-- 3 points in a row closer to 3 sigma than to the mean line
-- 7 points in a row consecutively decreasing (or increasing)

To help identify those signals that depend on 1 and 2 sigma comparisons, it probably wouldn't hurt to have those limits also on the XmR chart. But I think we need to adopt some of Steve Few's ideas about keeping the chart as simple and visually uncluttered as possible. (Steve, do you have suggestions for how to do this? I know when we spoke of these charts once we made the upper and lower limits a shaded background rather than dotted lines as is the normal convention. What else could work?)

To me, XmR charts are about highlighting signals of change in performance. For most performance measures, we WANT change, and more specifically we want that change to indicate improvement in performance. So we're wanting to see signals that indicate improvement.

Smiles, Stacey.

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Smiles, Stacey.

http://www.staceybarr.com
pzajkowski

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Posts: 46
Reply with quote  #18 
Stacey -- your reply provides clarity. It seems, though, that I've misspoke about 1 and 2 sigma "limits". What I meant to inquire is not about setting tighter "limits", but how to determine 1 and 2 sigma. Your list of signals mention "2 out of 3 points in a row beyond 2 sigma" and "4 out of 5 points in a row beyond 1 sigma". So, I find myself asking how to compute 1 sigma and 2 sigma? Is 1 sigma merely 1/3 of 3 sigma; is 2 sigma merely 2/3 of 3 sigma? I suppose one could eye-ball whether "2 out of 3..." or "4 out of 5..." signaling something, but I'd prefer to know the calculations for 1 and 2 sigma.

As for keeping things visually simple, yet effective, I agree that it may not be necessary to have the various 1 & 2 sigma slices visually represented. Certainly in Wheeler's book "Understanding Variation", his XmR charts keep to just 3 sigma.
jlbriggs

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Posts: 194
Reply with quote  #19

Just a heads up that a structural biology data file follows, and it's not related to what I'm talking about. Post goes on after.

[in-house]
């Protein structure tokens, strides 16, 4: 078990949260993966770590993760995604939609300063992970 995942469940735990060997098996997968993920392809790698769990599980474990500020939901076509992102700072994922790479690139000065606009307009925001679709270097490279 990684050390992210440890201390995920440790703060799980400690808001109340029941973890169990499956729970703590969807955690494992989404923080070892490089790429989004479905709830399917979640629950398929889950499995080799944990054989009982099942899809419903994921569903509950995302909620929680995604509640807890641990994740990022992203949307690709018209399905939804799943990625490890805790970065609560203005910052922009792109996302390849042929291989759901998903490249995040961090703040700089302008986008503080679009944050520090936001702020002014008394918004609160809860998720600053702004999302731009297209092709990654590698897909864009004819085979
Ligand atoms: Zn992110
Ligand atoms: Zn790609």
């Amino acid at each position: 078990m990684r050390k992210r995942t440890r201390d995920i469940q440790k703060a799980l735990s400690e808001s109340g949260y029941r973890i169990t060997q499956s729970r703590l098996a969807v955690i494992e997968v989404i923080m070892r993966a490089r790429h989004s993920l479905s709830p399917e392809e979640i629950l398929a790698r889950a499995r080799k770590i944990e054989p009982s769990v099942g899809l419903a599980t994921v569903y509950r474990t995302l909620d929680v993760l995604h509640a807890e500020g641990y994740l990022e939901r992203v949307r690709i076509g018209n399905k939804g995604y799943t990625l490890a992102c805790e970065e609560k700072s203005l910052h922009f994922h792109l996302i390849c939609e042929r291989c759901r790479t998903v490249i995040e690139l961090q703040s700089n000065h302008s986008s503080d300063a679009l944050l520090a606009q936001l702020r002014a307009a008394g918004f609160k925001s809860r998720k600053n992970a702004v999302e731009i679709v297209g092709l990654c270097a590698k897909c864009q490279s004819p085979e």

Sigma is just the symbol used for standard deviation.  So 1 sigma = 1 standard deviation (so yes, 1 sigma is 1/3 the value of 3 sigma).
pzajkowski

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Posts: 46
Reply with quote  #20 

jlbriggs -- "Sigma is just the symbol used for standard deviation"

That's what I thought.

But, when I stumbled across Wheeler's article "The Right and Wrong Way of Computing Limits" (http://www.spcpress.com/pdf/DJW205.pdf), he states "A very common, and yet completely erroneous, method for computing the limits for a process behavior chart is to use the global standard deviation statistic."

When I read this statement, I found myself asking "is sigma different from standard deviation?"... 'cause I thought they were the same.

As I take another look at the fore mentioned article, I think my initial confusion rests not with sigma representing standard deviation, but from what data to compute a standard deviation for a process control chart. As such, I think the pieces are finally falling into place. 

Hopefully I haven't diverted this entire discussion thread from understanding a XmR chart (and other process control charts) to a course in basic statistics.

staceybarr

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Posts: 3
Reply with quote  #21 
This has been a great discussion, actually. If you take the time to answer some of these very common questions, the answers aren't that complex, and then we can all use these XmR charts with confidence (and enjoy the power they give!!).

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Smiles, Stacey.

http://www.staceybarr.com